Met, diet changes, getting my thyroid under control (thyroid problems are common with PCOS) and Clomid (largely to lengthen the luteal phase cause B vitamins weren't doing it enough) and I got pregnant with my daughter on the second cycle; we also have male factor infertility here, so even though I was ovulating and having regular cycles on Metformin alone, it just wasn't going to happen. I got pregnant on my second Clomid cycle with my daughter, and we'll see what happens this time around.

I don't want to be a downer, but a bigger issue for me was nursing-I had very serious milk supply issues and despite doing everything I was supposed to, I never had a full milk supply. This is rare, but it was my PCOS complication.
Hi there. I have PCOS, too. I haven't tried to get pregnant yet, but we're hoping to change that within the next year.

I have been through a number of doctors who have told me everything from "PCOS isn't that big a deal", to calling me infertile, suggesting I was too fat to think about getting pregnant, or who were generally clueless about PCOS. I've usually only been offered "band-aids" for all the symptoms, and not anything to help with the underlying problem that causes them.

I felt much better once I found a doctor who didn't talk down to me about my weight or age (I'm only 33), and who wanted to look at my overall well-being and getting me healthy. I think that working on the PCOS and insulin-resistance will improve my quality of life as well as my fertility. If it doesn't improve enough by the time we are ready, we will consider other steps, like Clomid. I feel frustrated by all the wasted years when I didn't have enough information and support to reverse the symptoms sooner, but it feels really good to be on the right path now.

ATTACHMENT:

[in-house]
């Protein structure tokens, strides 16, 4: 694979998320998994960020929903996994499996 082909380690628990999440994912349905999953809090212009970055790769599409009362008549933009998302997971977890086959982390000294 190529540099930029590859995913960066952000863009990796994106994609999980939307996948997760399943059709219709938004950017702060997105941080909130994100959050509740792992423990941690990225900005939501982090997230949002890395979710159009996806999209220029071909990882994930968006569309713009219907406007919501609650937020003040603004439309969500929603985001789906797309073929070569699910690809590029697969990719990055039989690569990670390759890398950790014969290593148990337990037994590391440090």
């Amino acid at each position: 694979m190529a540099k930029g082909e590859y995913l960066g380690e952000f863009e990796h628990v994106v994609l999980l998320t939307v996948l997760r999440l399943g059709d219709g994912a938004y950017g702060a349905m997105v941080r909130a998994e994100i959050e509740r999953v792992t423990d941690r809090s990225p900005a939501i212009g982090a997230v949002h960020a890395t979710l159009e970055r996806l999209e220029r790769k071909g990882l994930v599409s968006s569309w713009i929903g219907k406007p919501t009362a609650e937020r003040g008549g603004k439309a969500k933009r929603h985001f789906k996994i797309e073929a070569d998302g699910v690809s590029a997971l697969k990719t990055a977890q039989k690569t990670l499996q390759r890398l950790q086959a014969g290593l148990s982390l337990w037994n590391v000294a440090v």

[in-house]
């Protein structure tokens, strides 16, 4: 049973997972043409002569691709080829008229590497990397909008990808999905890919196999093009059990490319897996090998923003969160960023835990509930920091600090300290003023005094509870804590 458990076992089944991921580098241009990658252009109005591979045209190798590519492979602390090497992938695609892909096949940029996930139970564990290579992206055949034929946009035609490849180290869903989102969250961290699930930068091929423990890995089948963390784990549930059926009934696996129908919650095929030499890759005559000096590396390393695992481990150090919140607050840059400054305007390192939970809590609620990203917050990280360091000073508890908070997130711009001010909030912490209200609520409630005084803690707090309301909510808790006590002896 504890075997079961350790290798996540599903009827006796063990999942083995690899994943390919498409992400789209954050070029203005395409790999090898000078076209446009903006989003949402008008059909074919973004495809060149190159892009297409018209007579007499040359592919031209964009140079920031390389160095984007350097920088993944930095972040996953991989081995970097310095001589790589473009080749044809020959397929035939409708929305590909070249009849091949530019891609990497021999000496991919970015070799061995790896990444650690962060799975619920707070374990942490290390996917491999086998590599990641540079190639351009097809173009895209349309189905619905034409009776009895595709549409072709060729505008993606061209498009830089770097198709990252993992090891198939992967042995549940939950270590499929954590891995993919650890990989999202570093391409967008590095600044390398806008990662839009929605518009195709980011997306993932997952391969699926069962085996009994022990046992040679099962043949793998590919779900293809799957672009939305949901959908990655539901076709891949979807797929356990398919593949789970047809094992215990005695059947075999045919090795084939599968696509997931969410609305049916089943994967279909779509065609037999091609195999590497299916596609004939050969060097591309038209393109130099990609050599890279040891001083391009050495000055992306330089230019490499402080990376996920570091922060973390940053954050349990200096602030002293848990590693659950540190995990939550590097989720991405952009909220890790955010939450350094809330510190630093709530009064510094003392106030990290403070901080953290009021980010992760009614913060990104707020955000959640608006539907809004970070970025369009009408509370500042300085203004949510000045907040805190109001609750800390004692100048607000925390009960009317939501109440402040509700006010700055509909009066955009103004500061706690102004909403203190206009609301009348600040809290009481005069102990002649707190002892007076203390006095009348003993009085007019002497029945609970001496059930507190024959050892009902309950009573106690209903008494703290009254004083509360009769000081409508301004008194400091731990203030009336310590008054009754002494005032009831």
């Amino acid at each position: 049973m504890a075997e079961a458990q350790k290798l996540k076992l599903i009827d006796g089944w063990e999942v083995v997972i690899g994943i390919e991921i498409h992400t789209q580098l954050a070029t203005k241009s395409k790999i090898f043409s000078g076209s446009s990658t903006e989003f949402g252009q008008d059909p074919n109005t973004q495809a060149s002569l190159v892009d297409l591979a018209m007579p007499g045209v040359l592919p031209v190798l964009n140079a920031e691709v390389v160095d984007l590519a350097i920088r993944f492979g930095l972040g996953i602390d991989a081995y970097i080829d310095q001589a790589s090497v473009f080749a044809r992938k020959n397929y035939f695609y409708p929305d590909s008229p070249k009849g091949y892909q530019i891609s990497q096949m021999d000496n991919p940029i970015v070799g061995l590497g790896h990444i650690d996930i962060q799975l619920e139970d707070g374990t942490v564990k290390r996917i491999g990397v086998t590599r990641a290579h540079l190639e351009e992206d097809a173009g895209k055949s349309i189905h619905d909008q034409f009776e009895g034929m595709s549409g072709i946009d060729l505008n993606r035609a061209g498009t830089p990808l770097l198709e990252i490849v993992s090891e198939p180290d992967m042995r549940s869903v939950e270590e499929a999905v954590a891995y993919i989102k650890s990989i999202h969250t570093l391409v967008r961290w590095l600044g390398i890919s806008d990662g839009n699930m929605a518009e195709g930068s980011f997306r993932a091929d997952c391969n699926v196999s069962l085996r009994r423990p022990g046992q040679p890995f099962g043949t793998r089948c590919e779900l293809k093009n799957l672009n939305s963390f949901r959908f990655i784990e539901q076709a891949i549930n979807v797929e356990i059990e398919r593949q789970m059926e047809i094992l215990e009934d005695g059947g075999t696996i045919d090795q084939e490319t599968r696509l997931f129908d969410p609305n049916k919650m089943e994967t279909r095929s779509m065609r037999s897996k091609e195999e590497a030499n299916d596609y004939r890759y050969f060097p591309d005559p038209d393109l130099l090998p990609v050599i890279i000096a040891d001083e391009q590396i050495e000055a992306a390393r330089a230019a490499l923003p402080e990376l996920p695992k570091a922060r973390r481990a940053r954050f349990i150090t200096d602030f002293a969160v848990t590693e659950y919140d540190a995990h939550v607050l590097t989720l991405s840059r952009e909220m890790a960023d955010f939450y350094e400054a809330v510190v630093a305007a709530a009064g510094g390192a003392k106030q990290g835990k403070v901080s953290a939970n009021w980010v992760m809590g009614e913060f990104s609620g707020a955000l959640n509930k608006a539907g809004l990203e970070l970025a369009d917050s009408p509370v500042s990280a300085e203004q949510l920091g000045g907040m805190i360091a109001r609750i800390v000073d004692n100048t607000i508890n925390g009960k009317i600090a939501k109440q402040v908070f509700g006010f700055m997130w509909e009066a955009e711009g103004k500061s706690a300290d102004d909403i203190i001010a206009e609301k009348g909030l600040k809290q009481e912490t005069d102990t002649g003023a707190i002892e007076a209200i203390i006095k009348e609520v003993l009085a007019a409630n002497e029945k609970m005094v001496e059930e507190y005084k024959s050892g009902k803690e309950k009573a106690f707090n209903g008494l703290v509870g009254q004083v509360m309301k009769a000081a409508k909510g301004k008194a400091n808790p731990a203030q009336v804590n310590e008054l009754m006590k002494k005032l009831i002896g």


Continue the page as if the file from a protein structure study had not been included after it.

Even if you want to get pregnant right away and don't have time to work on your overall health first, I think it is helpful to find a doctor who understands PCOS and who isn't constantly telling you how hard it will be. Lots of women with PCOS do get pregnant, and there are many different things to try that can help.

I hope you find the right combination that works for you, and are expecting that next baby soon!
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My story: It took me 9 months to get a diagnosis. I tried natural methods for 3 months to have a cycle (low carb, etc.) and failed entirely. Then I did two months of Clomid. I started having weird vision disturbances, and was referred to an RE. We had to take two months off as getting an initial consultation took forever. Then we started Femara with IUI's. The lower dose of Femara didn't work, but the higher dose did, and I got pregnant on the 4th try with that. Even on Femara my cycles were long - 35 days or so. My recommendation is find a great support group and an RE that you like and whose opinions you trust. Your odds are good!
I don't seem to have much of a problem getting pg even though I only ovulate a few times a year. It can happen especially when you least expect it!
I think considering your young age and the fact that you've already had a child your chances of another successful pregnancy are good.

My PCOS story…
After two years I stopped having periods at age 16. I was told it was because I was too thin. Took Provera on and off for years to force periods; never had a period without Provera.
I was diagnosed w/PCOS in my early twenties.
I didn't gain weight until I hit my thirties but I worked out fanatically six days a week w/a trainer. In my thirties I stopped the workouts and gained tons of weight. I am grossly overweight.
Until older, I never understood the full implications of PCOS. I thought of it more as a cause of physical symptoms…no periods, excess facial hair, difficulty loosing weight, etc. (I have every symptom imaginable.)
I took Met briefly and it did nothing.
I never ovulated on Clomid.
I started IVF at age 35. After eight IVF cycles, severe ovarian hyperstimulation with both retrievals, two miscarriages, and one ectopic pregnancy I had my twins at age forty. (It's my understanding ovarian hyperstimulation is more likely when the woman has PCOS.)
Like a pp, I also had troubles breastfeeding but it was most likely caused by many factors. I never realized PCOS could play a role in breastfeeding until the LC mentioned it.
I believe acupuncture definitely helped me get pregnant; although my RE thinks it was all because of him.

I figure I was/am a PCOS disaster and I was able to have children (with tons of assistance). Good luck!